lemon lime cream tart with blackberries and blueberries

yields 8 – 10 servings


sweet tart dough
1/2 cup + 1 tablespoon unsalted butter, room temperature
1/2 cup sugar
1/8 tsp salt
1 large egg, room temperature

egg wash
1 large egg
pinch salt

3/4 cup sugar
4 large eggs
3/4 cup heavy cream
1/2 cup lime juice
1/4 cup lemon juice
zest of 3 limes

1 pint blackberries
1 pint blackberries 
2 tablespoons black or red currant jelly




Using a stand mixer with the paddle attachment, combine butter, sugar and salt, mixing on medium speed until smooth.  Add egg and mix until smooth.  Stop mixer and scrape sides of bowl with a rubber spatula.  Add flour, all at once, and mix on low just until incorporated.  Shape dough into two equal balls, and shape each ball into 1/2” thick disks.  Wrap well in plastic wrap and chill two hours or overnight.

To line a 9” tart pan, place chilled dough disk on a lightly floured surface (i.e. a silicone mat) and roll to 1/8” thick, rolling from center toward edges, in all directions.  Lift and rotate dough a quarter turn after every few strokes, dusting underneath with flour, as necessary, to discourage sticking.  Work quickly to prevent dough from becoming warm.  If dough has warmed, transfer to the refrigerator to firm up for a few minutes. 

Gently transfer dough to the tart pan, easing it into the bottom and sides and pressing carefully into place.  Do not stretch dough or side will shrink during baking.  Patch tears with extra dough, pressing firmly to adhere.  Trim dough to level with top of the pan using a sharp knife.  Place tart shell in freezer for about 15 minutes or until firm.  Freeze any scraps and the extra disk for future use.  Frozen dough keeps for up to three weeks.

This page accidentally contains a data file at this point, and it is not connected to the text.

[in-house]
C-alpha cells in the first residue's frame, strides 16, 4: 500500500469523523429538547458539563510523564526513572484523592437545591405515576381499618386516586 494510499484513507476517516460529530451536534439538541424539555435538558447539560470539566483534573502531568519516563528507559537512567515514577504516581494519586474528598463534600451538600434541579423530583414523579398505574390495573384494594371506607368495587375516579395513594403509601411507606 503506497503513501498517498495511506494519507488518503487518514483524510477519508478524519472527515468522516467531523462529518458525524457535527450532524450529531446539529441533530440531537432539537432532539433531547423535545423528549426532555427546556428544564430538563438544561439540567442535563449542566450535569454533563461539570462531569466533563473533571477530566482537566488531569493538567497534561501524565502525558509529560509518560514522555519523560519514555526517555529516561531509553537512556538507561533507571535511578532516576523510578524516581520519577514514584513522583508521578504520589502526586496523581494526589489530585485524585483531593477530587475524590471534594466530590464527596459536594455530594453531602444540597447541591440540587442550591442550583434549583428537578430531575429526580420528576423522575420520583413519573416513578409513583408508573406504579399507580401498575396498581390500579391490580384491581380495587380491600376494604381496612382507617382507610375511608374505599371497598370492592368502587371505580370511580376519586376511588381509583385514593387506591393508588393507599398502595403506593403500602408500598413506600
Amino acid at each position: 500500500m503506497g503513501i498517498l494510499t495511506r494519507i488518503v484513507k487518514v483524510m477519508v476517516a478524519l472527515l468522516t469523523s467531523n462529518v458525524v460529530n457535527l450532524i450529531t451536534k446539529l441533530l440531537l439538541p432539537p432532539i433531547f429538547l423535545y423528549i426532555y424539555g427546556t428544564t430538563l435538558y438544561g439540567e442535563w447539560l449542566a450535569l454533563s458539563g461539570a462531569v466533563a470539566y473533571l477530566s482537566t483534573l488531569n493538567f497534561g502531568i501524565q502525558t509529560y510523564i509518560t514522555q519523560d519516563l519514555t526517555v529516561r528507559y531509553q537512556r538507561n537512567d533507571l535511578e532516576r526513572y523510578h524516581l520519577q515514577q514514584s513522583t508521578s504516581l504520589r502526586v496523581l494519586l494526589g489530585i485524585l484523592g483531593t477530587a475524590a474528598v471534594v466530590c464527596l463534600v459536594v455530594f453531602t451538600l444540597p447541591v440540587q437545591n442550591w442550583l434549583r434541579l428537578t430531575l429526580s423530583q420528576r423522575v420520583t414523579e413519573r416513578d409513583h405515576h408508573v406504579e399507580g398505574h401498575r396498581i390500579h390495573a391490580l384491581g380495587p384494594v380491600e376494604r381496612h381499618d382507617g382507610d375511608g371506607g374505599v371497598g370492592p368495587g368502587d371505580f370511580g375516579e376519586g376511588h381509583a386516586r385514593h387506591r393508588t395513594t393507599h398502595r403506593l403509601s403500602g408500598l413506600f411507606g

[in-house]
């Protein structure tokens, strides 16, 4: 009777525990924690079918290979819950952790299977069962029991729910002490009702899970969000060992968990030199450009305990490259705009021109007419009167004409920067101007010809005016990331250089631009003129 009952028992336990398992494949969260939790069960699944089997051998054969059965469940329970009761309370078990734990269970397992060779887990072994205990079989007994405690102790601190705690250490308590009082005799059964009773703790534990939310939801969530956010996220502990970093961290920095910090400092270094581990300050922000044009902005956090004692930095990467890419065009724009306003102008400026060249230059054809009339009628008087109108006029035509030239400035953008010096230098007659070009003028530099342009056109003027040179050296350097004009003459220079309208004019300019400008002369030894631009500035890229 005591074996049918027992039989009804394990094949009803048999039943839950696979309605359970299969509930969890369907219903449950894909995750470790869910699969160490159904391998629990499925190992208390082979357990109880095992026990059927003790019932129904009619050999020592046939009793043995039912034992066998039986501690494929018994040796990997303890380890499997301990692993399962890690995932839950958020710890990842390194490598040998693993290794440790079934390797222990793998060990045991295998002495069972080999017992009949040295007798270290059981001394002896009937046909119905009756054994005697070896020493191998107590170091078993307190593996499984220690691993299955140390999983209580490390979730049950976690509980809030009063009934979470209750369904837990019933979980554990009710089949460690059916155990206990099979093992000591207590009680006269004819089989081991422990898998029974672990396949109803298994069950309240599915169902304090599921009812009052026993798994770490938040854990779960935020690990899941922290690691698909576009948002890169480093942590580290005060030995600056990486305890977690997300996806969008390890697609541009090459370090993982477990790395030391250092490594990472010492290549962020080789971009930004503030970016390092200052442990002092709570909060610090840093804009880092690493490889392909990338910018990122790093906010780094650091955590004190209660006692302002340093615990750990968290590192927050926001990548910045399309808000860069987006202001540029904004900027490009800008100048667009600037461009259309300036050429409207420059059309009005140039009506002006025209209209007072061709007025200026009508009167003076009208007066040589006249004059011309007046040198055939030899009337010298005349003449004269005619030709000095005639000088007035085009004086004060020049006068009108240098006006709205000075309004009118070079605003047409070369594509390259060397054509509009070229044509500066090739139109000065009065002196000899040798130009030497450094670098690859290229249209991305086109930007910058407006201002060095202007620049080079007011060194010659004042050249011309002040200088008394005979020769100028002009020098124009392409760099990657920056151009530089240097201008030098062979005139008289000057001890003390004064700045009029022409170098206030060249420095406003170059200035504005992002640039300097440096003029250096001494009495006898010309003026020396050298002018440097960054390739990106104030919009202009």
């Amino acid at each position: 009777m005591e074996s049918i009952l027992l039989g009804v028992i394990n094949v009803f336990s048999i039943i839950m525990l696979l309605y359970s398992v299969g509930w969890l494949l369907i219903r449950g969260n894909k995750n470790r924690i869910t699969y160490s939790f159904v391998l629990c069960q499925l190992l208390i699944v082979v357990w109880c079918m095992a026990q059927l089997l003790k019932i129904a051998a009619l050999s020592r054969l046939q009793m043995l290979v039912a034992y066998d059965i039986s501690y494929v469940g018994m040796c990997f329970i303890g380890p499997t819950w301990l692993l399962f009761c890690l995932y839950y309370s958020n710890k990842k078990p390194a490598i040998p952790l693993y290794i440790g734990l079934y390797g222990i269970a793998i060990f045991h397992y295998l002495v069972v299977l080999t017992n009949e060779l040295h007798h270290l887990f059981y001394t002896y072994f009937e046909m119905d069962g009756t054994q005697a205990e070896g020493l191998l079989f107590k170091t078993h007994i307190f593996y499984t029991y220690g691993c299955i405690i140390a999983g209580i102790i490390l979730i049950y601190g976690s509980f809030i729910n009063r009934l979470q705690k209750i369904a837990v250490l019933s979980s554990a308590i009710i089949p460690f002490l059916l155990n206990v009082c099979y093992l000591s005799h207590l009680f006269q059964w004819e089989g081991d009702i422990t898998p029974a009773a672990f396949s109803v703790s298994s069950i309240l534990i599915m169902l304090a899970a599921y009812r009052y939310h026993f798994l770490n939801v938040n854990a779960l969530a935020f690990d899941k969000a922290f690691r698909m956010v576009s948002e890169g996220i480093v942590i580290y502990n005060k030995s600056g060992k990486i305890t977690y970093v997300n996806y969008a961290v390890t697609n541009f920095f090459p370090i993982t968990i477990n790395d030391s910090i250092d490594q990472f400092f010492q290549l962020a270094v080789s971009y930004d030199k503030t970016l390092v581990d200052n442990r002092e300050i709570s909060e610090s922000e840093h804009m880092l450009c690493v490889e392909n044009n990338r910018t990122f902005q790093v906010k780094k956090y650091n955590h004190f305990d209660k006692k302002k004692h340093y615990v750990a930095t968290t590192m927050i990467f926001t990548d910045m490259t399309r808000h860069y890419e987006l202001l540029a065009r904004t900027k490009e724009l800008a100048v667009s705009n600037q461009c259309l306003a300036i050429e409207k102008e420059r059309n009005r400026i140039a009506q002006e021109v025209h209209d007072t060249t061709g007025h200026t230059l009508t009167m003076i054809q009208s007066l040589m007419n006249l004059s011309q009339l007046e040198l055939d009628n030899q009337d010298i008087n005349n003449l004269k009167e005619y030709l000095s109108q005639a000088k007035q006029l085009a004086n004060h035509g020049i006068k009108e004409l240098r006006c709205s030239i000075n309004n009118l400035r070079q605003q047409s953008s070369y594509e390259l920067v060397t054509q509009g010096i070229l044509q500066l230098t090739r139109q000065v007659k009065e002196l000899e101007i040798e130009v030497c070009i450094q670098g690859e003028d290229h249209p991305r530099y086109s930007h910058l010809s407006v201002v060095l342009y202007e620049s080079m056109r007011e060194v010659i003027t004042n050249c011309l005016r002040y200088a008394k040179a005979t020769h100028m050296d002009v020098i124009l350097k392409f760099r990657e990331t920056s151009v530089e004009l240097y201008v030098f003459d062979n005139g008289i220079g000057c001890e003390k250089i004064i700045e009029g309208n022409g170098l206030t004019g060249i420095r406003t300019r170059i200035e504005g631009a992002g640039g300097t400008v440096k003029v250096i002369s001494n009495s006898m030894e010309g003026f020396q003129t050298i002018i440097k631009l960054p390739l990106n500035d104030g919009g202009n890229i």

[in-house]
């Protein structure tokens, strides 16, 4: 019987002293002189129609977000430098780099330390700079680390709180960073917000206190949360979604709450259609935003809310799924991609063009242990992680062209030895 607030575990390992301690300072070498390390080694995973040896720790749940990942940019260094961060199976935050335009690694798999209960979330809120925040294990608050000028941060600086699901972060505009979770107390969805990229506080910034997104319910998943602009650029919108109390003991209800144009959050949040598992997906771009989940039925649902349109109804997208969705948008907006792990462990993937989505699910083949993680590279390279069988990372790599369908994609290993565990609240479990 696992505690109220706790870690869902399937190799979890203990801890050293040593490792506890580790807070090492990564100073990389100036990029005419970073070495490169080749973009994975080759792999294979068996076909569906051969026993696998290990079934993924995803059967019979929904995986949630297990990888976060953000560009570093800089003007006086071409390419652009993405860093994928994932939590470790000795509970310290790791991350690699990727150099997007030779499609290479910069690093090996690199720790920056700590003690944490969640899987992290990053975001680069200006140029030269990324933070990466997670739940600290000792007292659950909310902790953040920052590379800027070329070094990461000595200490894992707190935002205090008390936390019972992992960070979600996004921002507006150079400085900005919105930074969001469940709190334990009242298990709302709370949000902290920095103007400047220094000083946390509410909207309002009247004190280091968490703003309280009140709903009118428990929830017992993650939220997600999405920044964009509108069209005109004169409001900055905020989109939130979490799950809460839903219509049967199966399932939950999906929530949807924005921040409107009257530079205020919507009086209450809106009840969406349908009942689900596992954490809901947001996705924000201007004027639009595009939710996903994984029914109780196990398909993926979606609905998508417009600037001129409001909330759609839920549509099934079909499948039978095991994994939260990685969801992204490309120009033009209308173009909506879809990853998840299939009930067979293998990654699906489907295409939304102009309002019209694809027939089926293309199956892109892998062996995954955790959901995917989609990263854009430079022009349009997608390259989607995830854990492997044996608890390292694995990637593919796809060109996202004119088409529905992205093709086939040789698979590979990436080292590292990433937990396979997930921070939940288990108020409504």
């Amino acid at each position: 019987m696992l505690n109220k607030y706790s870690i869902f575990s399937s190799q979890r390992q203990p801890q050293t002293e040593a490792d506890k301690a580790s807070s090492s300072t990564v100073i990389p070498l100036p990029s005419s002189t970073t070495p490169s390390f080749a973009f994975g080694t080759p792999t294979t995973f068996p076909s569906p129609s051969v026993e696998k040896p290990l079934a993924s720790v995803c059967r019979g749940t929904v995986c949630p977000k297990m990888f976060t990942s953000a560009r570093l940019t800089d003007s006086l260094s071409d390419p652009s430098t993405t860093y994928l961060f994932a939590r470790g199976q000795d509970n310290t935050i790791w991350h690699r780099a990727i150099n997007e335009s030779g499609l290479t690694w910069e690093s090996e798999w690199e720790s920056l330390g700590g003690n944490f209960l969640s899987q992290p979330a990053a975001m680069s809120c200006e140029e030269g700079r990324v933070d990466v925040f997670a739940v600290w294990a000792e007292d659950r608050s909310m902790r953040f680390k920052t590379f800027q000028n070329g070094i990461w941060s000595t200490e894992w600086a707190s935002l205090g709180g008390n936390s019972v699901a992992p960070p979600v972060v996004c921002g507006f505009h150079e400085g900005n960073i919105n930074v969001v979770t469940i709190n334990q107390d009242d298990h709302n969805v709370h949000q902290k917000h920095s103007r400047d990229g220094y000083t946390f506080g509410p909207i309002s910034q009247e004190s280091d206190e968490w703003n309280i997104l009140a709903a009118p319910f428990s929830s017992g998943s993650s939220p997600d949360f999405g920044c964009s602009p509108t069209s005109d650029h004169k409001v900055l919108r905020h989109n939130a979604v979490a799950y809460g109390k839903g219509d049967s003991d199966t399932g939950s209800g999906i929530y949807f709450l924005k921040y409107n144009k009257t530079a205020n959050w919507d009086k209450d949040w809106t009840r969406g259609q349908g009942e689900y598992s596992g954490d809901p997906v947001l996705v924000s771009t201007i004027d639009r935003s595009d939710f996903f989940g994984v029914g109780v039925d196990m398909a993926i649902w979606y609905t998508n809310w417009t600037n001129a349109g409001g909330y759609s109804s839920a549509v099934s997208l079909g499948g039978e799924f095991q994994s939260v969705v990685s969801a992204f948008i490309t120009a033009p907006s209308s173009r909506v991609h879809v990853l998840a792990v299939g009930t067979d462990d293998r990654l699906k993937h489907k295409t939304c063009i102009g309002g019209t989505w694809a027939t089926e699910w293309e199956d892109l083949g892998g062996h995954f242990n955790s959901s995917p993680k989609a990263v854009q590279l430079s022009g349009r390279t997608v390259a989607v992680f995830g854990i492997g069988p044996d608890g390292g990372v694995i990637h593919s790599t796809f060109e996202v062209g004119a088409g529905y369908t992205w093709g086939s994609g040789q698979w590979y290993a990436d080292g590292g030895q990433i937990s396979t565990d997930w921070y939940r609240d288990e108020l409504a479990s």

Preheat oven to 325 degrees F. Once the shell is firm, use a fork or the tip of a knife to dock (make small holes in) the bottom of the tart shell, 2” apart.  Bake for 10-12 minutes or until lightly colored, dry and opaque.  Check during baking and rotate pans as needed, for even color.  Beat egg with salt in a small bowl and lightly brush the bottom and sides of the shell with egg glaze, about two minutes before desired color is reached.  Return shells to oven and bake until lightly colored and egg glaze has set.

Preheat oven to 350 degrees F.  Whisk together sugar and eggs in a bowl.  When well mixed, slowly stir in cream, juices and zest.  Place the cooked tart shell on a rimmed baking sheet.  To reduce spillage, position the pan on the oven rack before pouring filling into the shell.  Bake 35-40 minutes or until the filling is set but still semi-wobbly in the center.  After cooling for one hour, the filling will set to a perfect consistency, soft and smooth.  Make sure to cool before cutting to avoid a gooey mess. 

Once tart has cooled, remove sides from tart pan, using a small, sharp knife to loosen, if needed.  Place crust on a plate.  Carefully rinse blueberries and blackberries and gently pat dry with paper towels.  Arrange blackberries in two concentric circles, about 1” from inside edge of crust.   Mound blueberries in center of tart.  If there are extra blueberries, add another circle (see photo, above) around blackberries. 

In a small saucepan, warm jelly until melted.  Whisk, adding water if too thick.  Use a pastry brush to brush jelly over berries, careful to avoid dripping jelly on the filling.

Tart can be served at room temperature or chilled, according to preference.  Serve unaccompanied or with a dollop of freshly whipped cream.

Lemon lime cream filling adapted from ‘The Naked Chef’, by Jamie Oliver.  Sweet crust adapted from the ‘Tartine’ cookbook, by Elizabeth M. Prueitt and Chad Robertson.